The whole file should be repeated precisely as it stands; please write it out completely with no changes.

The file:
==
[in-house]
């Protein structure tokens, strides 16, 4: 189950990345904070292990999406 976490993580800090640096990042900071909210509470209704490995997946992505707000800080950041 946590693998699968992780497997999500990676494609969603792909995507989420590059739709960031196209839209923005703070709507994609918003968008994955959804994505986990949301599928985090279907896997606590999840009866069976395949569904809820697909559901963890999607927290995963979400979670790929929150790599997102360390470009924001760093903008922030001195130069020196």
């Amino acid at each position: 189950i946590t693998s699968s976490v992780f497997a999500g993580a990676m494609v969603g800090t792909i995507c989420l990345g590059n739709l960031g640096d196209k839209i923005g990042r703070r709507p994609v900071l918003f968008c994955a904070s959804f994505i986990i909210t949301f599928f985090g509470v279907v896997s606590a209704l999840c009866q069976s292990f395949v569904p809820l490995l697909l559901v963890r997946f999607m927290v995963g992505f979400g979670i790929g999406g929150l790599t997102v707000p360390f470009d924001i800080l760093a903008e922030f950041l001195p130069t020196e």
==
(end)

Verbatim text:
[in-house]
């Protein structure tokens, strides 16, 4: 189950990345904070292990999406 976490993580800090640096990042900071909210509470209704490995997946992505707000800080950041 946590693998699968992780497997999500990676494609969603792909995507989420590059739709960031196209839209923005703070709507994609918003968008994955959804994505986990949301599928985090279907896997606590999840009866069976395949569904809820697909559901963890999607927290995963979400979670790929929150790599997102360390470009924001760093903008922030001195130069020196």
């Amino acid at each position: 189950i946590t693998s699968s976490v992780f497997a999500g993580a990676m494609v969603g800090t792909i995507c989420l990345g590059n739709l960031g640096d196209k839209i923005g990042r703070r709507p994609v900071l918003f968008c994955a904070s959804f994505i986990i909210t949301f599928f985090g509470v279907v896997s606590a209704l999840c009866q069976s292990f395949v569904p809820l490995l697909l559901v963890r997946f999607m927290v995963g992505f979400g979670i790929g999406g929150l790599t997102v707000p360390f470009d924001i800080l760093a903008e922030f950041l001195p130069t020196e």